Brainstorming Still Works – When You Know How to Use It


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Over the years the term “brainstorming” has fallen out of favor.

An image of people throwing spaghetti against the wall to see if it will stick – meaning throwing out ideas to see if they have any merit – is likely to induce fond memories among old-timers who remember when brainstorming was all the rage.

But, done properly, brainstorming still works.

What is Brainstorming?

Brainstorming was the creation of Alex Osborn, a founder of my former agency, BBDO (formerly Batten, Barton, Durstine & Osborn). He posited that a group could generate more creative ideas for solving a problem than an individual. There’s been a lot of controversy over the years about his methodology, with research both for and against it.

The New York Times last Sunday carried a very long story entitled The Rise of the New Groupthink in which the writer, Susan Cain, debunks the current trend of people working in teams in open space – or possibly cubicles if they’re lucky – as they collaborate on projects. She champions the introvert who needs quiet and privacy to be creative. I think she makes some valid points

When Brainstorming Works

Where Cain and I diverge, though, is when she writes, “Conversely, brainstorming sessions are one of the worst possible ways to stimulate creativity…people in groups tend to sit back and let others do the work; they instinctively mimic other’s opinions and lose sight of their own; and often succumb to peer pressure.”

I beg to differ. I’ve participated in, and facilitated, numerous brainstorming sessions, which I prefer to call group problem solving sessions. They generated many original ideas that were successfully implemented.

The Facilitator’s Role

Think of the facilitator as a conductor, bringing the strings, brass and percussion together to produce beautiful music. Without the conductor, the outcome wouldn’t be half as enjoyable with musicians coming in a beat too late or too loud.

When brainstorming, the group has to first identify the real problem. They may have come prepared to work on what they thought the problem was only to discover it was something else.

Let me give you an example. A number of years ago I was invited to facilitate a session for an insurance company in New Jersey. They were losing a lot of sales to the competition. Their products and services were equal to or better than the competition, in their view. The sales team was working hard and making lots of calls. In advance of the session, the team’s leader had concluded that what they needed were more sales people.

The Real Problem

When I arrived, I started by facilitating a discussion about the problem. What did the individuals in the group think? What had they experienced in calling on prospects? Where were things breaking down?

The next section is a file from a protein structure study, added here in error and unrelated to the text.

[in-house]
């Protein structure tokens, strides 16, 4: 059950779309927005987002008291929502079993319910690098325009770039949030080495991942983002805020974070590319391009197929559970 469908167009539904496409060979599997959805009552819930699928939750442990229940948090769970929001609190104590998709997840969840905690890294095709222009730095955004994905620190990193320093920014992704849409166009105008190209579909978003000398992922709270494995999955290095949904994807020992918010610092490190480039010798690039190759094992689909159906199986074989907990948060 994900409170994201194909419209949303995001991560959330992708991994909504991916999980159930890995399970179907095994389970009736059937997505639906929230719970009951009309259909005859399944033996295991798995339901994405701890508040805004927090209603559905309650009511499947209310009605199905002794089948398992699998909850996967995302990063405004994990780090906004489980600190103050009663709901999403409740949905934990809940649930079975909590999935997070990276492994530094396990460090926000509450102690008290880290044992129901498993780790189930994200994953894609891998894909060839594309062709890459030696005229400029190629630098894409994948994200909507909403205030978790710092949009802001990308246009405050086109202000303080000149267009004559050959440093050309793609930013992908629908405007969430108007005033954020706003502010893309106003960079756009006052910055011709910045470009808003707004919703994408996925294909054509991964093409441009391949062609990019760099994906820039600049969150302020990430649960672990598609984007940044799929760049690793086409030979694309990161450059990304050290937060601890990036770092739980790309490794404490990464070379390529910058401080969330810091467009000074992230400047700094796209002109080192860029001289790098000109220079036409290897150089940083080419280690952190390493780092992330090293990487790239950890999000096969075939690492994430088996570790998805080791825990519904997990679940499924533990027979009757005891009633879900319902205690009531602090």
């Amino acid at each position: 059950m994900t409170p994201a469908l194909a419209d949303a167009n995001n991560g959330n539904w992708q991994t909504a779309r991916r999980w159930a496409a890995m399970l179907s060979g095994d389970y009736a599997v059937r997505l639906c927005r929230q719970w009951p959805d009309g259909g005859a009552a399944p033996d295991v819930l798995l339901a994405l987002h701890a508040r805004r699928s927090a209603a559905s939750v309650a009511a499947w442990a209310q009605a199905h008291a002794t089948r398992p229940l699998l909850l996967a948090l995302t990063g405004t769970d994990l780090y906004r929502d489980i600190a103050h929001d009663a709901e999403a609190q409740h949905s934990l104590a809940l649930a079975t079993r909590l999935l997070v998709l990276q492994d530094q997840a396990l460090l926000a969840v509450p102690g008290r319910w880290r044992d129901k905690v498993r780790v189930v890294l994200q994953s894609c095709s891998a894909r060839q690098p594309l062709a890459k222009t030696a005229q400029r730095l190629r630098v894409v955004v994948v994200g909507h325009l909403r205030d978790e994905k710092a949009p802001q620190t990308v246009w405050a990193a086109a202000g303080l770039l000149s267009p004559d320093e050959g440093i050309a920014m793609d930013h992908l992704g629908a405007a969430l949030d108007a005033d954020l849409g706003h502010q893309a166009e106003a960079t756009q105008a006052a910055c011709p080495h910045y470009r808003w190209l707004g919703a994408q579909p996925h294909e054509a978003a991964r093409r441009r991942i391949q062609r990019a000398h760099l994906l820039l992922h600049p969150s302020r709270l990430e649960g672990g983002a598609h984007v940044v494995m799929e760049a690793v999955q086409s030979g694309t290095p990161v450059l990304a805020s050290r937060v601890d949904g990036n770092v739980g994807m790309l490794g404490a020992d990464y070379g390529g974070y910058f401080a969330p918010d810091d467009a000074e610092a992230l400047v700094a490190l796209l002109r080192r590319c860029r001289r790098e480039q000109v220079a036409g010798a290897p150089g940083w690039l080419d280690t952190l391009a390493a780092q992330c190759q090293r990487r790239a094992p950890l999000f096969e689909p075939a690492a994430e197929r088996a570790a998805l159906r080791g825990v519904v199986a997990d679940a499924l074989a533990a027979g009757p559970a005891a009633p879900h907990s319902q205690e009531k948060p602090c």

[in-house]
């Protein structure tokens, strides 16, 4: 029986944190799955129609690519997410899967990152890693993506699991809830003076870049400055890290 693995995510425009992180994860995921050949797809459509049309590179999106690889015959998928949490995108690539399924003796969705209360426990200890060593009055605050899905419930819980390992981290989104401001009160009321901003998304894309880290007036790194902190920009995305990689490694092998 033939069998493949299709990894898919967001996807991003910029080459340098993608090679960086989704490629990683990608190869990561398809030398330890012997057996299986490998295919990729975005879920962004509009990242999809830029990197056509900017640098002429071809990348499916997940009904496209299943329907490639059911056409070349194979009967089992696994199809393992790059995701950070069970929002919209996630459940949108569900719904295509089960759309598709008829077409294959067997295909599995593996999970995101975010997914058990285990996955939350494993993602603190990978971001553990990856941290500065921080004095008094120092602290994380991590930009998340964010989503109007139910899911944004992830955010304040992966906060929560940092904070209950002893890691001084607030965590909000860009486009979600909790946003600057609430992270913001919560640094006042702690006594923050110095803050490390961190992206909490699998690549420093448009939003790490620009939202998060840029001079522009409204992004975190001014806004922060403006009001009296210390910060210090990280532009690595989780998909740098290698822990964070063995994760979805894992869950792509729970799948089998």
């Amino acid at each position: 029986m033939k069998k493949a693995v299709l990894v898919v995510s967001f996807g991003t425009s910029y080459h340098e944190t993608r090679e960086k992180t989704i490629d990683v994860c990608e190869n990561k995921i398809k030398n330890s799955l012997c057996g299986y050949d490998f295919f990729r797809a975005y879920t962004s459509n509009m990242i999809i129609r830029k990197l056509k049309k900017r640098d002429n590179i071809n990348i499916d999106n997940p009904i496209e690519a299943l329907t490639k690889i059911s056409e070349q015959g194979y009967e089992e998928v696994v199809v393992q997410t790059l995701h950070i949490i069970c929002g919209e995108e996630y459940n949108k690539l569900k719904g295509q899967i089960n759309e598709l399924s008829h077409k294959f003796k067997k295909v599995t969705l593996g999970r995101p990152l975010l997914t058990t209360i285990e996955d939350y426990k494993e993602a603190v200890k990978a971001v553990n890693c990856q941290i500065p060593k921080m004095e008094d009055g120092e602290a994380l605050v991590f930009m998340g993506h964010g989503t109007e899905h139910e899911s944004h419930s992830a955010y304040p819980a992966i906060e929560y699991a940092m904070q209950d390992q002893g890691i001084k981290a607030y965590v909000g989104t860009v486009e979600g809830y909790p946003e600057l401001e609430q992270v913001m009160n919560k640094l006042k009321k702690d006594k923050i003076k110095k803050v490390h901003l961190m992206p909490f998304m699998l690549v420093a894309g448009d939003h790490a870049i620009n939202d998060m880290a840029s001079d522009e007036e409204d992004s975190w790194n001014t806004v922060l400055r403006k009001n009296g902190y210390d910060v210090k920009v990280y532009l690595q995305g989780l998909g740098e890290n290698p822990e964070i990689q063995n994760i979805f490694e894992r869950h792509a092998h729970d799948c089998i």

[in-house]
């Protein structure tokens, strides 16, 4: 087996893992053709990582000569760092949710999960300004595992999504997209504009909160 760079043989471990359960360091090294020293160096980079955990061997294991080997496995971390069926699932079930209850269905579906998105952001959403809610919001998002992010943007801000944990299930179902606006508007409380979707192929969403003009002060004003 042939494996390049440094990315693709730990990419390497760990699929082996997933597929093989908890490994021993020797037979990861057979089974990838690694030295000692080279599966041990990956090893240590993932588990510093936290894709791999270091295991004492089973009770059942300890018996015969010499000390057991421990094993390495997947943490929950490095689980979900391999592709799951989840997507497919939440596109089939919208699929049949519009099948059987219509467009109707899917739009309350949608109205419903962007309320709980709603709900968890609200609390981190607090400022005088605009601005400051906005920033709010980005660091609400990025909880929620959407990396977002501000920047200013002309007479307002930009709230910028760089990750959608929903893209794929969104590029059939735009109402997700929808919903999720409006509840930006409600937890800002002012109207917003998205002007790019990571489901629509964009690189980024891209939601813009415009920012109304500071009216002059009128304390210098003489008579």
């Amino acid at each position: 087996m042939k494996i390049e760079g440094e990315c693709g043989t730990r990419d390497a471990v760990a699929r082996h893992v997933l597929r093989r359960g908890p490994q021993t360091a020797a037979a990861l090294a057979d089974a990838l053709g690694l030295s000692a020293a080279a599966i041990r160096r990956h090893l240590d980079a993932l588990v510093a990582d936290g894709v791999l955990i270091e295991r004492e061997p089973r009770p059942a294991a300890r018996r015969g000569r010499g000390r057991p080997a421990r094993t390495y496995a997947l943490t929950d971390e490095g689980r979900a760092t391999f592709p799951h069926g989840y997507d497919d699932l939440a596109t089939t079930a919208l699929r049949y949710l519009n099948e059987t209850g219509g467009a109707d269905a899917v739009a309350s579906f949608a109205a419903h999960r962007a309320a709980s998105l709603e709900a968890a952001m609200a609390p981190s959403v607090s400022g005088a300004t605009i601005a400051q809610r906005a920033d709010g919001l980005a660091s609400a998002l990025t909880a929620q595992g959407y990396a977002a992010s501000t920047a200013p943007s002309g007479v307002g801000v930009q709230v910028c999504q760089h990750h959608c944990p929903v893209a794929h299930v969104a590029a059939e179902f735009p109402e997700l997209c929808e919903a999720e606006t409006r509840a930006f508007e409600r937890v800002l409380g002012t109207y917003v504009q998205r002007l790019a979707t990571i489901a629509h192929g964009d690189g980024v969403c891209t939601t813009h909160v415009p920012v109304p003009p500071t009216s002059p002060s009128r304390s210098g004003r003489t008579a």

After not too much discussion, the team discovered the real problem. The problem wasn’t that the company did not have enough sales people. The problem was it didn’t have enough trained sales people. The team was making calls but they lacked the training to be successful. It was like a light bulb going off. In changing the problem statement by one word “How do we get enough trained sales people?” we had an entirely different discussion and the ideas came tumbling out.

How to Brainstorm Successfully

Alex Osborn laid out a template for brainstorming that is still used today: focus on generating as many ideas as possible, withhold criticism, welcome unusual ideas, combine and improve ideas.

By also following these guidelines, you are more likely to generate ideas that are actionable:

  • Invite a mixed group of staff. Individuals with varying job responsibilities add different perspectives. Invite an employee from outside the department who knows little to nothing about the problem. Some of the best ideas come from people who don’t have a clue that the great idea they contribute is something no one else would have ever thought of.
  • Invite your client to participate. This terrifies some agencies – the client will think we don’t know what we’re doing! When I first suggested the idea I thought the managing director would have a heart attack. But the client loved being part of the process and we invited clients regularly after that when we were planning a campaign.
  • Maintain control of the group. Cain is correct when she points out that a few members of the group may hog the conversation but it is the facilitator’s responsibility to ensure that everyone contributes. Even introverts have ideas to share.
  • Assign responsibilities and deadlines. This is where groups can fail. What do you do with the ideas you generate? The group, the client or the head of the project decides on the ideas to be implemented based on criteria that is established after the session. Don’t give criteria in advance, such as the budget, because it will stifle creativity. At the end of the session, members of the idea team are assigned specific responsibilities with deadlines – not second quarter, but by April 1.

Brainstorming can be an effective tool in generating creative ideas. Not everyone is a Steve Wozniak who invented the first Apple computer or the next Einstein. But everyone has ideas that are worth exploring.

And brainstorming, when done properly, is an effective tool to unleash the creativity of teams whose members aren’t copywriters or designers or great inventors.

Sometimes two heads are better than one, four heads are better than two and eight heads are better than four.

Republished with author's permission from original post.

Jeannette Paladino
Jeannette Paladino is a social media writer helping organizations to build brand awareness, increase revenues, and engage employees as brand advocates on social media.


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